The problem always threatened democratization in the Arab world that it may legitimize Islamic governments. The recent victory of Hamas in the Palestinian election was taken as an additional proof of this possibility. It seems, however, that this is a moment of truth for any loyal supporter of democracy. It is essential to winning the support of the people for more democratically-oriented parties through effective campaigning and propaganda of democratic values rather than the imposition of rule from without and curtailing democratic processes. Walking the talk is tough in international politics, but without it, initiatives in the Middle East are doomed to failure.
In this vein, it is crucial to garner enough cooperation on both sides to complete the peace process. Within both states, there are large masses of people tired of the prolonged battle. Uniting them is the core assignment of the peace process. In this context, unilateral solutions like Israel’s withdrawal from occupied territories are hardly practical. The same is true of “the Arab nationalist idea of the dismantling of Israel as a proposed method for the final settling of the dispute” (Spyer, 2005, p. 12).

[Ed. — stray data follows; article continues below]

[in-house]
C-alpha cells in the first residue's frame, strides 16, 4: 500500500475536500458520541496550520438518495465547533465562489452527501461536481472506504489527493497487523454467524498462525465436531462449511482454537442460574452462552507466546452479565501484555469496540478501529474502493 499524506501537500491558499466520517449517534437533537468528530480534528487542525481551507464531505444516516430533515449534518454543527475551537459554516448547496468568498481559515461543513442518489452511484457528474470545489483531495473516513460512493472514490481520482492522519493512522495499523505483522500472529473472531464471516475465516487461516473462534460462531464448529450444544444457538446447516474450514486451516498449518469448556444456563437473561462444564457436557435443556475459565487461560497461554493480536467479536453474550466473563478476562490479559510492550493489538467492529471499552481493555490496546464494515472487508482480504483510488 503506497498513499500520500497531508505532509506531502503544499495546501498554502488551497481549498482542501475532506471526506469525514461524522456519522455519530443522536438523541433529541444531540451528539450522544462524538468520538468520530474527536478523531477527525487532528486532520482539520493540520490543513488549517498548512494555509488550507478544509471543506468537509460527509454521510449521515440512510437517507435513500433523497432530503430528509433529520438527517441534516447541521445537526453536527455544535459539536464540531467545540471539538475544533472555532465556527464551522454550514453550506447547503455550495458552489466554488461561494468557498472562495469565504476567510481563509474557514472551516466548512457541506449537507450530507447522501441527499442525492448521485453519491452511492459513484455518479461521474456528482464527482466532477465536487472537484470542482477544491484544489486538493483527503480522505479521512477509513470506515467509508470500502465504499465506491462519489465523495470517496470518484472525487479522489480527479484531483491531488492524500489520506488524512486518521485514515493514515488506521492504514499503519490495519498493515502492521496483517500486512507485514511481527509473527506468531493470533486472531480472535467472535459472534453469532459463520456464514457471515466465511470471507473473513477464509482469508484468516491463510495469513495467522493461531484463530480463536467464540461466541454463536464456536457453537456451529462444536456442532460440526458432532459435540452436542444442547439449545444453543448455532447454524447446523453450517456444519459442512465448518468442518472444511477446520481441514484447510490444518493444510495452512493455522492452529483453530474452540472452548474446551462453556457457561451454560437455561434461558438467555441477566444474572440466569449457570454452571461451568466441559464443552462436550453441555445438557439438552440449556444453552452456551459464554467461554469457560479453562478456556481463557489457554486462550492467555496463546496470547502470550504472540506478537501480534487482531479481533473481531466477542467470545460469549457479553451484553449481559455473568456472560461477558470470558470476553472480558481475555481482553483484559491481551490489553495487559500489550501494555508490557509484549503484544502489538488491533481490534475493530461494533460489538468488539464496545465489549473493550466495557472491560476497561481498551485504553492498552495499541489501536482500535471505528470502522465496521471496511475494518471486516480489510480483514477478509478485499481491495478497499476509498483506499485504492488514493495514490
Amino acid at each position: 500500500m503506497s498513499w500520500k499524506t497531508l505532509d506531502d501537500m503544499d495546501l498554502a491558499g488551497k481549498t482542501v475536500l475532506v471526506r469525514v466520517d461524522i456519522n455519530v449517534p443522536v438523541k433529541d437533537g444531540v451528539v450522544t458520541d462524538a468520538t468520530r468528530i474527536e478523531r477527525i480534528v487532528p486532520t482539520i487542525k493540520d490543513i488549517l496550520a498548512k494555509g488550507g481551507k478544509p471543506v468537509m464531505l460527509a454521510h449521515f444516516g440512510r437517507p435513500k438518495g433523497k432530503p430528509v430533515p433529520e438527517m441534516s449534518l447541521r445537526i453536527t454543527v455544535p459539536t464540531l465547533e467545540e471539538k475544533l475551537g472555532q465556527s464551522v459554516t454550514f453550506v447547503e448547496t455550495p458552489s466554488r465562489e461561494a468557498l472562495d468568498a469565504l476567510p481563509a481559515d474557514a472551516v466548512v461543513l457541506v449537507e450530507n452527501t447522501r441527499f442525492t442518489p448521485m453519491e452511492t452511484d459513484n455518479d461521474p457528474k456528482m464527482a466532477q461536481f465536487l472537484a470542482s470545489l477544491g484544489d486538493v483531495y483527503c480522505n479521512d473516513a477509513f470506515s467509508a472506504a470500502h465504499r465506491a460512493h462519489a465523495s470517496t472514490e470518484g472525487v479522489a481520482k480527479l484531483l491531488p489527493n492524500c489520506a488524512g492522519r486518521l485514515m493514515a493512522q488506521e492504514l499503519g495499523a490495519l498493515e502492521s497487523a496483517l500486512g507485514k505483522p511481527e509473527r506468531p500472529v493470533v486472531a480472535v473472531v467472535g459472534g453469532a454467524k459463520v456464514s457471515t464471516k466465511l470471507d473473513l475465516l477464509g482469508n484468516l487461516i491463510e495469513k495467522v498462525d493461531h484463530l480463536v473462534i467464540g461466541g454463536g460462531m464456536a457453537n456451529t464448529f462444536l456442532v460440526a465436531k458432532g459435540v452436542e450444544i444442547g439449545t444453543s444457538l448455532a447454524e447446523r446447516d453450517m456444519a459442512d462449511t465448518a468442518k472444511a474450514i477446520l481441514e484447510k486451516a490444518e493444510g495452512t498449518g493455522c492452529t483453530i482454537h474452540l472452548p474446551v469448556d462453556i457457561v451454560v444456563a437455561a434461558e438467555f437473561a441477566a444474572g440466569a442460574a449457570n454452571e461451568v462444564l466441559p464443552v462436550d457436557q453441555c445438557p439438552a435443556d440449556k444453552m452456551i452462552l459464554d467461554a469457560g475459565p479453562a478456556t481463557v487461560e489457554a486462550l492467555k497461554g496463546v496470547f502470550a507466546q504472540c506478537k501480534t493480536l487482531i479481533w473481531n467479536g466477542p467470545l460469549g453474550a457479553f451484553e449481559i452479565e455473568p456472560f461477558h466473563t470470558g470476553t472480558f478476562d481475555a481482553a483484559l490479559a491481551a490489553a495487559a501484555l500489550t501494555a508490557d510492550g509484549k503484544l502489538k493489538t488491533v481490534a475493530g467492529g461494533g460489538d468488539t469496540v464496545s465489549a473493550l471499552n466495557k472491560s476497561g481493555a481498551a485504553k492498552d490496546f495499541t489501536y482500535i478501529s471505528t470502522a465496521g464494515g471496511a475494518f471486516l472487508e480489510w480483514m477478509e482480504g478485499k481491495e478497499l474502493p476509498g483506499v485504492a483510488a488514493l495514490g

This view will not lead to a productive debate since it will mean the end to Israeli sovereignty. It is vital that both parties reject demands that the other side is bound to find impossible to agree with.
It is worth noting that a measure of idealism is inescapable for the effective resolution of the conflict. The pure realist treatment of the situation is to view it as “condition of Palestine as simply a matter of competing nationalisms, as a conflict over territory” (Yacoubi, 2005, p. 193). In this case, international organizations acting as mediators of the conflict can hardly solve it, being squeezed between unwavering demands as two nations compete over the same resource. It should be noted that to this point the interference of neutral mediators has caused a little result. One of the reasons is that international intermediaries tend to side with one party or another and thus make themselves part of the power struggle between the two entities. As a result, their effectiveness can only be limited.
The resolution of Israel-Palestine conflict appears very uncertain at this point. Until both nations strengthen their democratic institutions and increase propaganda of the peaceful resolution, no efforts from without will result in a positive outcome. The realist treatment of the conflict as a pure struggle for power allows for little hope that it will eventually be resolved. Instead, a combination of realism and idealism can result in a practical solution to the problem.